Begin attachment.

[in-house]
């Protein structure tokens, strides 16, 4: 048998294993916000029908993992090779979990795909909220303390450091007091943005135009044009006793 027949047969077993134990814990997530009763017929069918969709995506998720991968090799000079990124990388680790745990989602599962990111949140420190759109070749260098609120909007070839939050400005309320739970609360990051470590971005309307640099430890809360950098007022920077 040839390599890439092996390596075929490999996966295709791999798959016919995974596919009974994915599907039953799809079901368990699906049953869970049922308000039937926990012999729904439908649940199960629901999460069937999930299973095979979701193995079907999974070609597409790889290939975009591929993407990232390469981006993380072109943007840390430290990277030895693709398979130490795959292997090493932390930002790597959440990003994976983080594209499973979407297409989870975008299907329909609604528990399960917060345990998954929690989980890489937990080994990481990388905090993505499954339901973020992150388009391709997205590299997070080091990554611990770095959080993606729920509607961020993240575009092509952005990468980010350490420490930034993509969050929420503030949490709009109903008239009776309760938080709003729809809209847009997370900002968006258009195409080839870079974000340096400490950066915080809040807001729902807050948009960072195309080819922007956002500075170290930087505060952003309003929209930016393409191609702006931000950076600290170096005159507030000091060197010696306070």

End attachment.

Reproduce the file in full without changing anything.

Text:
[in-house]
């Protein structure tokens, strides 16, 4: 048998294993916000029908993992090779979990795909909220303390450091007091943005135009044009006793 027949047969077993134990814990997530009763017929069918969709995506998720991968090799000079990124990388680790745990989602599962990111949140420190759109070749260098609120909007070839939050400005309320739970609360990051470590971005309307640099430890809360950098007022920077 040839390599890439092996390596075929490999996966295709791999798959016919995974596919009974994915599907039953799809079901368990699906049953869970049922308000039937926990012999729904439908649940199960629901999460069937999930299973095979979701193995079907999974070609597409790889290939975009591929993407990232390469981006993380072109943007840390430290990277030895693709398979130490795959292997090493932390930002790597959440990003994976983080594209499973979407297409989870975008299907329909609604528990399960917060345990998954929690989980890489937990080994990481990388905090993505499954339901973020992150388009391709997205590299997070080091990554611990770095959080993606729920509607961020993240575009092509952005990468980010350490420490930034993509969050929420503030949490709009109903008239009776309760938080709003729809809209847009997370900002968006258009195409080839870079974000340096400490950066915080809040807001729902807050948009960072195309080819922007956002500075170290930087505060952003309003929209930016393409191609702006931000950076600290170096005159507030000091060197010696306070």